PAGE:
Lichens are tough. Many lichens reproduce simply by falling apart. Suppose a lichen gets particularly dry and cold. It might crumble and blow away in the wind. But the lichen isn’t dead. Instead, it is dormant. When warmer or wetter conditions return, the lichen might start growing again. Where once there was one lichen, now there are many, scattered by the wind. As long as just a little bit of the fungus and a little bit of the alga survive, the lichen can return.

Lichens are important. Caribou depend on lichens for food. Humans have made colorful dyes from lichens. We’ve also made powerful medicines from them. Scientists are now studying how lichens can warn us about pollution. But most of all, lichens are an amazing example of cooperation. By working together, two separate organisms survive in some of the most difficult places on (or off!) Earth.


algae: plantlike living things

cosmonauts: Russian astronauts

dormant: a state of low activity that some plants enter to survive cold weather

fungi: living things such as mushrooms that look like plants but cannot make their own food

lichen: a fungus and an alga living together

Modified versions of this text are available for grades K-1 (Flesch-Kincaid Reading Level = 1.8) and grades 2-3 (Flesch-Kincaid Reading Level = 3.2). See below for links to all three versions in text, book, and electronic book forms.

Printable Files

Print the text-only version of this article for grades:
Print book versions of this article for grades:

Notes for assembling the books:

You can put this book together a couple of different ways. You can print out the pages, cut them in half and then order the pages back to front. Fold the stack in half and then staple the spine of the book. Pairs of pages can then be stapled or glued along the right edge.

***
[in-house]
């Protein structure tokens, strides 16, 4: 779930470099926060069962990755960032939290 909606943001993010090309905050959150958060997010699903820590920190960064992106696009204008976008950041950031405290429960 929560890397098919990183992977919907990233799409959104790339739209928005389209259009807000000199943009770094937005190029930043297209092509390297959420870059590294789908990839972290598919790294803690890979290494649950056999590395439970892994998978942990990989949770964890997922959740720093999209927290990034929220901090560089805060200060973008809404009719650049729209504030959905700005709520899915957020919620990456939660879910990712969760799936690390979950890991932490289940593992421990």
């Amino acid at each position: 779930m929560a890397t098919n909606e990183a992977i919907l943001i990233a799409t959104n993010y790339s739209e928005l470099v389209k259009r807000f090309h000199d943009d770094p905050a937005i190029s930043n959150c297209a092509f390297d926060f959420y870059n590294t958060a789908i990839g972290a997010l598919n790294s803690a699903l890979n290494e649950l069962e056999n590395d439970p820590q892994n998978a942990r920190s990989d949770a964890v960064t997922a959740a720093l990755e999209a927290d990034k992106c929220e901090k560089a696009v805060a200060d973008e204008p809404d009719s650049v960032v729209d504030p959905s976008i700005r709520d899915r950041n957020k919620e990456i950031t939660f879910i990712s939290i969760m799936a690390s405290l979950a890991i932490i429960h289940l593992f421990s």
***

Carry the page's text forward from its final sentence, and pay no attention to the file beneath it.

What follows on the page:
You can also assemble the book as a foldable book.

To assemble the book this way, print the four pages and align the document pages so that the following book page numbers are in the lower right-hand corner: front page, page 6, page 2, and page 4. (The cover page should be on top and page 4 on the bottom.) Set your copier to copy single pages into double pages and run the four document pages in the order specified. Cut along the dotted line in the center of the double-sided page, place the book pages in order, fold, and staple along the spine.

Electronic Books


Grades K-1 Electronic Book
Articulate Version
Flash Version

Grades 2-3 Electronic Book
Articulate Version
Flash Version

Grades 4-5 Electronic Book
Articulate Version
Flash Version

In the Articulate version, click on the small arrow at the top of each page for the narration. The large arrow at the right will take you to the next page.

In the Flash version, the play button (in the top right hand corner) will play an audio file of the text on that page, while the pawprint (bottom right hand corner) will turn to the next page. Please note that the audio files take a moment to load on each page. Once the file has been loaded, a play button will appear in the top right hand corner of the page. To minimize the delay on each page, you can open the file and read through the article first. Once each page’s audio has loaded, it remains loaded until you close the browser window. By preparing the article ahead of time, you can have students start at the beginning of the book and read without delays. If you don’t have Flash, you can download it for free from the Adobe web site.

We’ve also created a literacy set that includes all of the illustrated and electronic books in one convenient location!

Related Activities

Lichens, We Love ‘Em!
A lesson plan in which students observe and describe different types of lichens and identify the environmental conditions that foster lichen growth. From the Florida Schoolyard Wildlife Project Activity Guide.

This article was written by Stephen Whitt. For more information, see the Contributors page. Email Kimberly Lightle, Principal Investigator, with any questions about the content of this site. The content of this page was updated in June 2020.

Copyright March 2009 – The Ohio State University. This material is based upon work supported by the National Science Foundation under Grant No. 0733024. Any opinions, findings, and conclusions or recommendations expressed in this material are those of the author(s) and do not necessarily reflect the views of the National Science Foundation. This work is licensed under an Attribution-ShareAlike 3.0 Unported Creative Commons license.